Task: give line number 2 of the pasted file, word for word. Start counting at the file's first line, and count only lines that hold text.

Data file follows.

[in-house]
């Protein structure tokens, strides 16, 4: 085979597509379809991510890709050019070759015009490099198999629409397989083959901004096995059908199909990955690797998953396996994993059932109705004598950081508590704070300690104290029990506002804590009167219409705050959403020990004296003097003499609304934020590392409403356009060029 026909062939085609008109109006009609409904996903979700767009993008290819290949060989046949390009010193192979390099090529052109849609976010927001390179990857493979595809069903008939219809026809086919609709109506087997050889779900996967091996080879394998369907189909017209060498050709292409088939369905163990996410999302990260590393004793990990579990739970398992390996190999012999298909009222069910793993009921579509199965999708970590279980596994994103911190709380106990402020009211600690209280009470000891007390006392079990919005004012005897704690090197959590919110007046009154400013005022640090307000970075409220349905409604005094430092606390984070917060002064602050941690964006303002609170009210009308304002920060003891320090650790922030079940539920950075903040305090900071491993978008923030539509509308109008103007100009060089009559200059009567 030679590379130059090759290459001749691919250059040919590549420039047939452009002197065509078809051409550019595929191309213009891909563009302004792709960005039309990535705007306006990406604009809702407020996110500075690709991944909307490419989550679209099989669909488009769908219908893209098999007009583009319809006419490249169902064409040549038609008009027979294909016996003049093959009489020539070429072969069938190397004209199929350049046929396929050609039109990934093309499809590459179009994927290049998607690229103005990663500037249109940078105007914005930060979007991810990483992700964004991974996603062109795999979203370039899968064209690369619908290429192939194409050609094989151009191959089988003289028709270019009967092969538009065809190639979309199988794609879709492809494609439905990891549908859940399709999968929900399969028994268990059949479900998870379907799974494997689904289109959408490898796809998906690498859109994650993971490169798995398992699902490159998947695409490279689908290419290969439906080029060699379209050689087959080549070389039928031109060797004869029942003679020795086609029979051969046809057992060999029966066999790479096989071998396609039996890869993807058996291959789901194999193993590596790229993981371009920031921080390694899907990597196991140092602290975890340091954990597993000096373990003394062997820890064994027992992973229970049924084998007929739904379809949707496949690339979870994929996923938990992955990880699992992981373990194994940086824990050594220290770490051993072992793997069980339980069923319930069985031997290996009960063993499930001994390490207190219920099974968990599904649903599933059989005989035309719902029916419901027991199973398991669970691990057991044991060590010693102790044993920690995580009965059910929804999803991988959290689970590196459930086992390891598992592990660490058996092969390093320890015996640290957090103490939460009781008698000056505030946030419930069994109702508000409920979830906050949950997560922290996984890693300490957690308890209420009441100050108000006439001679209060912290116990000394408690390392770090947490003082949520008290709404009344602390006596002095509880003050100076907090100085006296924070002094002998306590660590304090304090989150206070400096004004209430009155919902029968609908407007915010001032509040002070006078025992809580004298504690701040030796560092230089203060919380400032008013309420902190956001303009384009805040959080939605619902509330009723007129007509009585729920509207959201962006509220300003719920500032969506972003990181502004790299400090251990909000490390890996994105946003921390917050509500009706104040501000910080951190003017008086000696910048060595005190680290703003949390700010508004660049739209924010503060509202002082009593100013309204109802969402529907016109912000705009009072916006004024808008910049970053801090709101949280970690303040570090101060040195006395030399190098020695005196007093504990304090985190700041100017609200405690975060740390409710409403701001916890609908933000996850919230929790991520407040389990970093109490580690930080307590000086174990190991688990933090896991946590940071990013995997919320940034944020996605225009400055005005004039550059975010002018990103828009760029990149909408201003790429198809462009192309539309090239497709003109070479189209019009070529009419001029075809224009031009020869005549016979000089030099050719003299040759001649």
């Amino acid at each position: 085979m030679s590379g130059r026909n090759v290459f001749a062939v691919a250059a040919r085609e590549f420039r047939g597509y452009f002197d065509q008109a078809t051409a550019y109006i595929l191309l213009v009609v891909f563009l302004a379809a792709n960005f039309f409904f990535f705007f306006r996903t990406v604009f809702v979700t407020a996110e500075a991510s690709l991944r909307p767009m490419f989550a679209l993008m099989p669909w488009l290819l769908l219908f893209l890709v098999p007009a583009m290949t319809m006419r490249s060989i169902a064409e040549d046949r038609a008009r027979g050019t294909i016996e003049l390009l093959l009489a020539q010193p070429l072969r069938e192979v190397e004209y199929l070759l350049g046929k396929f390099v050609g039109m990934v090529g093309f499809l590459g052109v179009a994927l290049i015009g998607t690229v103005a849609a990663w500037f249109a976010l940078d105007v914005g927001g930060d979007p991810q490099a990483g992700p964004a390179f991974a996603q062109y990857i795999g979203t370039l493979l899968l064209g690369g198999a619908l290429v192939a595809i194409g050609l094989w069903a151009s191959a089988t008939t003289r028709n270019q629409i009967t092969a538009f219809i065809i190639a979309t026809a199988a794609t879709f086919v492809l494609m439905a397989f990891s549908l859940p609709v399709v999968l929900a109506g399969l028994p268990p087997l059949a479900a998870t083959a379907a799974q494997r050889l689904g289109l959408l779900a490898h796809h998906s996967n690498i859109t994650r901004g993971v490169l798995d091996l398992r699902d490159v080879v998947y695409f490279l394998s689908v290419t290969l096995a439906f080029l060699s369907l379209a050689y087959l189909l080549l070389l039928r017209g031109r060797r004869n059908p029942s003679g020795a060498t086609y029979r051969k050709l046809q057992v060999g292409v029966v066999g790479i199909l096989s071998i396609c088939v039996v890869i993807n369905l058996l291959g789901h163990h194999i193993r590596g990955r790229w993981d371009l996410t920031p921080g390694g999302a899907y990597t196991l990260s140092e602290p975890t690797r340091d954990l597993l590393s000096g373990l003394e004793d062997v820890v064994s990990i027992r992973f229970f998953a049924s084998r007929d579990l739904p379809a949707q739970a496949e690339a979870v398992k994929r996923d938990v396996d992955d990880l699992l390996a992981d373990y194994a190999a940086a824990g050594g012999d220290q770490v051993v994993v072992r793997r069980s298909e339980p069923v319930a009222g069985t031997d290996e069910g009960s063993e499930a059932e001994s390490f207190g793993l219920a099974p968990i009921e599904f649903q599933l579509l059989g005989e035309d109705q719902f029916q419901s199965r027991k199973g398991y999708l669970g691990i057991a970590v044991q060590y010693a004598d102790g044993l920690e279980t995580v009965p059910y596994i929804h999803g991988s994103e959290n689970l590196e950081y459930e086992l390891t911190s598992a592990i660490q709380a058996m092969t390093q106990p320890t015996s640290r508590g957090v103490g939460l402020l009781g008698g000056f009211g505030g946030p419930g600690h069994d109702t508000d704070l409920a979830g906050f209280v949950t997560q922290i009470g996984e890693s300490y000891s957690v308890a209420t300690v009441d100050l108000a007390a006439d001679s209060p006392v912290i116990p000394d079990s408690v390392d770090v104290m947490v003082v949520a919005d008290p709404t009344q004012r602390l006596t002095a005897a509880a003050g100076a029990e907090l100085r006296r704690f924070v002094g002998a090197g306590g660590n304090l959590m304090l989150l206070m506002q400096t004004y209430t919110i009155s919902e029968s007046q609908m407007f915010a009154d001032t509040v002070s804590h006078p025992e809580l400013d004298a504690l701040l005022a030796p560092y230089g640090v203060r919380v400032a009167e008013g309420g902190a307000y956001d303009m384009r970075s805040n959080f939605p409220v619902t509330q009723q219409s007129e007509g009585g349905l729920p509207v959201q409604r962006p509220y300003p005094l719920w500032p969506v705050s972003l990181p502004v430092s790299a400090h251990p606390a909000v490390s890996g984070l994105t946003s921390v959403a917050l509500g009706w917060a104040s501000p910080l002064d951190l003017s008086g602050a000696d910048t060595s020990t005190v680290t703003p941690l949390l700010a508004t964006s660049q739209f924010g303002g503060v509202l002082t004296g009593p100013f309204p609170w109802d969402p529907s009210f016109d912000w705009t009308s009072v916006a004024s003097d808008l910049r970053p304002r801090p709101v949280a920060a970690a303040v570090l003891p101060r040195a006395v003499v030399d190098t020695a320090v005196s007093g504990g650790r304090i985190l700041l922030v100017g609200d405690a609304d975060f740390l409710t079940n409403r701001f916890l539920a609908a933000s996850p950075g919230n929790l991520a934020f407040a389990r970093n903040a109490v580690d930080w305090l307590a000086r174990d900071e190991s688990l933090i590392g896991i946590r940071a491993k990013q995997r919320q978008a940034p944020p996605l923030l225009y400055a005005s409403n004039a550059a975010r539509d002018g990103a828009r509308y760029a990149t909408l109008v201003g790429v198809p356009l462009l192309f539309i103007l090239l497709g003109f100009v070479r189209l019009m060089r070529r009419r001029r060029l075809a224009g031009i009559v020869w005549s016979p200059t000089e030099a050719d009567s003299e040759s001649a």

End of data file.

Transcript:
């Protein structure tokens, strides 16, 4: 085979597509379809991510890709050019070759015009490099198999629409397989083959901004096995059908199909990955690797998953396996994993059932109705004598950081508590704070300690104290029990506002804590009167219409705050959403020990004296003097003499609304934020590392409403356009060029 026909062939085609008109109006009609409904996903979700767009993008290819290949060989046949390009010193192979390099090529052109849609976010927001390179990857493979595809069903008939219809026809086919609709109506087997050889779900996967091996080879394998369907189909017209060498050709292409088939369905163990996410999302990260590393004793990990579990739970398992390996190999012999298909009222069910793993009921579509199965999708970590279980596994994103911190709380106990402020009211600690209280009470000891007390006392079990919005004012005897704690090197959590919110007046009154400013005022640090307000970075409220349905409604005094430092606390984070917060002064602050941690964006303002609170009210009308304002920060003891320090650790922030079940539920950075903040305090900071491993978008923030539509509308109008103007100009060089009559200059009567 030679590379130059090759290459001749691919250059040919590549420039047939452009002197065509078809051409550019595929191309213009891909563009302004792709960005039309990535705007306006990406604009809702407020996110500075690709991944909307490419989550679209099989669909488009769908219908893209098999007009583009319809006419490249169902064409040549038609008009027979294909016996003049093959009489020539070429072969069938190397004209199929350049046929396929050609039109990934093309499809590459179009994927290049998607690229103005990663500037249109940078105007914005930060979007991810990483992700964004991974996603062109795999979203370039899968064209690369619908290429192939194409050609094989151009191959089988003289028709270019009967092969538009065809190639979309199988794609879709492809494609439905990891549908859940399709999968929900399969028994268990059949479900998870379907799974494997689904289109959408490898796809998906690498859109994650993971490169798995398992699902490159998947695409490279689908290419290969439906080029060699379209050689087959080549070389039928031109060797004869029942003679020795086609029979051969046809057992060999029966066999790479096989071998396609039996890869993807058996291959789901194999193993590596790229993981371009920031921080390694899907990597196991140092602290975890340091954990597993000096373990003394062997820890064994027992992973229970049924084998007929739904379809949707496949690339979870994929996923938990992955990880699992992981373990194994940086824990050594220290770490051993072992793997069980339980069923319930069985031997290996009960063993499930001994390490207190219920099974968990599904649903599933059989005989035309719902029916419901027991199973398991669970691990057991044991060590010693102790044993920690995580009965059910929804999803991988959290689970590196459930086992390891598992592990660490058996092969390093320890015996640290957090103490939460009781008698000056505030946030419930069994109702508000409920979830906050949950997560922290996984890693300490957690308890209420009441100050108000006439001679209060912290116990000394408690390392770090947490003082949520008290709404009344602390006596002095509880003050100076907090100085006296924070002094002998306590660590304090304090989150206070400096004004209430009155919902029968609908407007915010001032509040002070006078025992809580004298504690701040030796560092230089203060919380400032008013309420902190956001303009384009805040959080939605619902509330009723007129007509009585729920509207959201962006509220300003719920500032969506972003990181502004790299400090251990909000490390890996994105946003921390917050509500009706104040501000910080951190003017008086000696910048060595005190680290703003949390700010508004660049739209924010503060509202002082009593100013309204109802969402529907016109912000705009009072916006004024808008910049970053801090709101949280970690303040570090101060040195006395030399190098020695005196007093504990304090985190700041100017609200405690975060740390409710409403701001916890609908933000996850919230929790991520407040389990970093109490580690930080307590000086174990190991688990933090896991946590940071990013995997919320940034944020996605225009400055005005004039550059975010002018990103828009760029990149909408201003790429198809462009192309539309090239497709003109070479189209019009070529009419001029075809224009031009020869005549016979000089030099050719003299040759001649």